Nariyn Golin Els: the frozen desert (1/3)

Intro:  The coldest capital city

Mongolia is well known as one of the coldest countries in the world and his capital city, Ulaanbaatar is undoubtedly the coldest one. With a January average below -20 degrees Celsius and occasionaly reaching below -40, this place is not for the weaklings. Beside the severe climate the city is enshrouded in heavy smog, making the breathing even more difficult. The pollution is caused by the phenomenon known as “thermal inversion”, when the dense cold air of the wintertime is sinking to the bottom of the valleys and basins keeping the smoke and other dry particles in the lowest atmospheric layers. The smog is the strongest in the late night and early morning hours when the cooling is the most intensive. This can cause many problems including road accidents and flight delays. Because of these complications there are plans to move soon the capital’s airport to a new place that is more than 50 km’s from the city. The actual “Chinggis Khaan” (named after the founder of the Mongolian Empire) airport is situated about 15 km’s from the center and because of its location in a flatter and more open area is even colder than Ulaanbaatar itself. The temperature difference between the two on an average winter morning is around 5-6 degrees Celsius. In the day of my arrival it was a “mild” -25. But we aren’t there yet.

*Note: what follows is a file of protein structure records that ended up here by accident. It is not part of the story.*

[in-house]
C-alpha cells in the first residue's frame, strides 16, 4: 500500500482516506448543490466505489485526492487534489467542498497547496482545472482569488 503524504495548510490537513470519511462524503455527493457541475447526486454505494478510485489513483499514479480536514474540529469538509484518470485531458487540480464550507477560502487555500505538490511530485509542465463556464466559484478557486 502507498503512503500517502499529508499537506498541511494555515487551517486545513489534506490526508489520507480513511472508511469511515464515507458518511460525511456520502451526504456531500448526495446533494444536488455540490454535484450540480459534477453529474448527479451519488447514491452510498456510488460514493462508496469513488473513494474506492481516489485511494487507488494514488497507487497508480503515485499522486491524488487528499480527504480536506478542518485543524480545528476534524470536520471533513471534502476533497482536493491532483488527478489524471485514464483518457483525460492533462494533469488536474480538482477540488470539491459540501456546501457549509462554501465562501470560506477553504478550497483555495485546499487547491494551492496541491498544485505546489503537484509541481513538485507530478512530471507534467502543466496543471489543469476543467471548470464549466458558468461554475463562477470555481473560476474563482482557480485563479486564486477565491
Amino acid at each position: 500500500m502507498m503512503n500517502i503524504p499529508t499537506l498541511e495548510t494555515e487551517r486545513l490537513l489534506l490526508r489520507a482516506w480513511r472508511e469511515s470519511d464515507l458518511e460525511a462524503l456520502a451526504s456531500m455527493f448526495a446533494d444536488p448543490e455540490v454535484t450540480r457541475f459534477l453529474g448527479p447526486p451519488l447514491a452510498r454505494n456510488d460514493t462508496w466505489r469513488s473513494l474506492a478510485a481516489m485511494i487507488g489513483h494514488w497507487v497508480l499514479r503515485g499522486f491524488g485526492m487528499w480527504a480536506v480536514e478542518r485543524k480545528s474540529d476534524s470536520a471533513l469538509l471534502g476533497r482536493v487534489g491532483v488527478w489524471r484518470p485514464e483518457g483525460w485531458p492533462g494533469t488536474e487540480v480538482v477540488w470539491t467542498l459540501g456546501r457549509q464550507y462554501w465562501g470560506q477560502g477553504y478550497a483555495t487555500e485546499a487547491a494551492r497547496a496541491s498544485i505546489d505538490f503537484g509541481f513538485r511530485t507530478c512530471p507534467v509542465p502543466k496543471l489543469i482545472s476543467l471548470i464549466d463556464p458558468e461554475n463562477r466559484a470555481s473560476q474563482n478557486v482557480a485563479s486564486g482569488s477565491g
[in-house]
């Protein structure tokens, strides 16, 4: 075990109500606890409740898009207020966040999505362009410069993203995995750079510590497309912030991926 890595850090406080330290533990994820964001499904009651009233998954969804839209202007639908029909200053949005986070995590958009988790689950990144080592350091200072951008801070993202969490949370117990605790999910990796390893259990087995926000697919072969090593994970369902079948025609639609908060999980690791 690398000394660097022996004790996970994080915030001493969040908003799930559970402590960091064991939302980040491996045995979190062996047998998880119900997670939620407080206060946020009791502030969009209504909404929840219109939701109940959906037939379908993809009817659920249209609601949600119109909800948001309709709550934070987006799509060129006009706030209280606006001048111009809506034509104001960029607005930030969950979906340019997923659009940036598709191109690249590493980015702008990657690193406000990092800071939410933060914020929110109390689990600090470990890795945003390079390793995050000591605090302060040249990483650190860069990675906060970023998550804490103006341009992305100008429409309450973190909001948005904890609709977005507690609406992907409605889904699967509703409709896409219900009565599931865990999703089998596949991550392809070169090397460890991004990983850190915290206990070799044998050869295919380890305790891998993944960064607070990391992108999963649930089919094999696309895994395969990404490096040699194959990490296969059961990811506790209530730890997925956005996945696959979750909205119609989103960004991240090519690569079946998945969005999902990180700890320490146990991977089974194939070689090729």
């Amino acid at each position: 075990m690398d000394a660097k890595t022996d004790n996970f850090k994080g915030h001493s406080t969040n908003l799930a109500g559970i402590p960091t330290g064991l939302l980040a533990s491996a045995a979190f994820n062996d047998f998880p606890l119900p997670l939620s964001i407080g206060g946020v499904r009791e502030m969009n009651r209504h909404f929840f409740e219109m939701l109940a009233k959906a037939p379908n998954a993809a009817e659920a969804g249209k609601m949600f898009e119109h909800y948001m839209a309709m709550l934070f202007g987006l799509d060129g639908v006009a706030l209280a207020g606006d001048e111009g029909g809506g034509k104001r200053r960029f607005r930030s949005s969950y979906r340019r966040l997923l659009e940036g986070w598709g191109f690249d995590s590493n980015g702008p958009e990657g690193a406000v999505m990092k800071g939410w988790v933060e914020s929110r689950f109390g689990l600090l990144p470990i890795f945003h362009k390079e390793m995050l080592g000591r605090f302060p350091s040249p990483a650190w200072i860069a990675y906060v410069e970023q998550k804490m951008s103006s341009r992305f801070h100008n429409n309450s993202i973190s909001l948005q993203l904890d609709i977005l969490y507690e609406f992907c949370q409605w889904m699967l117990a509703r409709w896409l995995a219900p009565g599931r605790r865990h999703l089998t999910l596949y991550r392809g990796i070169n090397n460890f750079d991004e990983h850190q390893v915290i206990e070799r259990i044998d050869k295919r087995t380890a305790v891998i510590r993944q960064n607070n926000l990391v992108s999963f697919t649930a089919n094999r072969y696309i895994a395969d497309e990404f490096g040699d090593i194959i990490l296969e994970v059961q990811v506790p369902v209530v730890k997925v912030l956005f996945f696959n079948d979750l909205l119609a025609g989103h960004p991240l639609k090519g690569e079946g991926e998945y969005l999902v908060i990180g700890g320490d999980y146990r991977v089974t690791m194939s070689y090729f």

Ice sculptures in the Sukhbaatar square, Ulaanbaatar


Choosing the target

I have a big passion for deserts. But also for the cold. How about the coldest desert? I’ll try to found it.
With an annual average below -50 degrees Celsius and reaching below -80 degrees in the toughest winter days, the interior of Antarctica is unequivocally the coldest place on Earth. It can be considered a desert if your classification is based only on the precipitation ammount which is extremely low there. But if your criterions are more complex and it includes also the landscape component, then you must switch your search to the Northern Hemisphere. Yakutia in Eastern Siberia is the coldest region in the boreal half (also has the coldest permanently inhabited places), but there is only taiga and tundra zone, no deserts. That’s why most sources come up with the Gobi as that one is the biggest and most known example of what a cold desert is. But it’s not the coldest one. The Gobi is situated in the southernmost part of Mongolia (also continues more to the south in neighboring China) but there are some smaller deserts in the north-western part of the country where the winter averages are much lower than in the famous stony desert.